Academic journal article
By McNally, Michael J.
The Catholic Historical Review , Vol. 90, No. 3
Byrne, Julie. O God of Players: The Story of the Immaculata Mighty Macs. (New York: Columbia University Press. 2003. Pp. xix, 291. $59.50 clothbound; $22.50 paperback.)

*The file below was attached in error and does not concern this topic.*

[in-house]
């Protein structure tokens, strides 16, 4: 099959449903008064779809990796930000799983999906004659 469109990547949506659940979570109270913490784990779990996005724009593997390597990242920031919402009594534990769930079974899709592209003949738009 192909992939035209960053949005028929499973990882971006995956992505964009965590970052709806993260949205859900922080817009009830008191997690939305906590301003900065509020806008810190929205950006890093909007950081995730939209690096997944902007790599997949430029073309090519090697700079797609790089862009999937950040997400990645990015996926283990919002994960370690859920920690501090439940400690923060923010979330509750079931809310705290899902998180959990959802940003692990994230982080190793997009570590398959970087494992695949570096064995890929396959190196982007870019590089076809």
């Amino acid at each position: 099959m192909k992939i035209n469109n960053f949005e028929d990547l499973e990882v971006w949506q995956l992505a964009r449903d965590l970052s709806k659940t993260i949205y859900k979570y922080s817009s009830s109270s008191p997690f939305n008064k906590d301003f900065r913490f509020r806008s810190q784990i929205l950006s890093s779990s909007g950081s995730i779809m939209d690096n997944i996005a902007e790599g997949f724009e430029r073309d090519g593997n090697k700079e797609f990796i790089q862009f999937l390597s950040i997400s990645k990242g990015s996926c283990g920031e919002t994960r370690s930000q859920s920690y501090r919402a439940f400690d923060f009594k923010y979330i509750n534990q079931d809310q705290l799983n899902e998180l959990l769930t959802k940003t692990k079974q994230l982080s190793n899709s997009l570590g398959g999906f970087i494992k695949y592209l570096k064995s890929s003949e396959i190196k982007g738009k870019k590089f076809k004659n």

In this book, a reworked dissertation, the author examines religion by analyzing a nonreligious activity, namely, women's collegiate basketball. Specifically, Byrne explores the meaning behind the winning of the first three women's national college basketball championships from 1972 to 1974 by Immaculata College, a small Catholic women's college near Philadelphia, which had a student population of 800. The "Mighty Macs'" amazing accomplishment was possible because Catholic girls played basketball in their urban Philadelphia neighborhoods with their brothers, because pastors encouraged girls' basketball in parish schools and CYO programs, because Immaculata had a tradition of women's basketball going back to 1939, because the team had some great coaches, and because the young players found the game both "fun" to play and part of their identity as Catholic women. The book is arranged thematically, since the author maintains that during the period under study, from 1939 to 1974, there was "relatively little institution change" either in Catholic Philadelphia or at Immaculata. …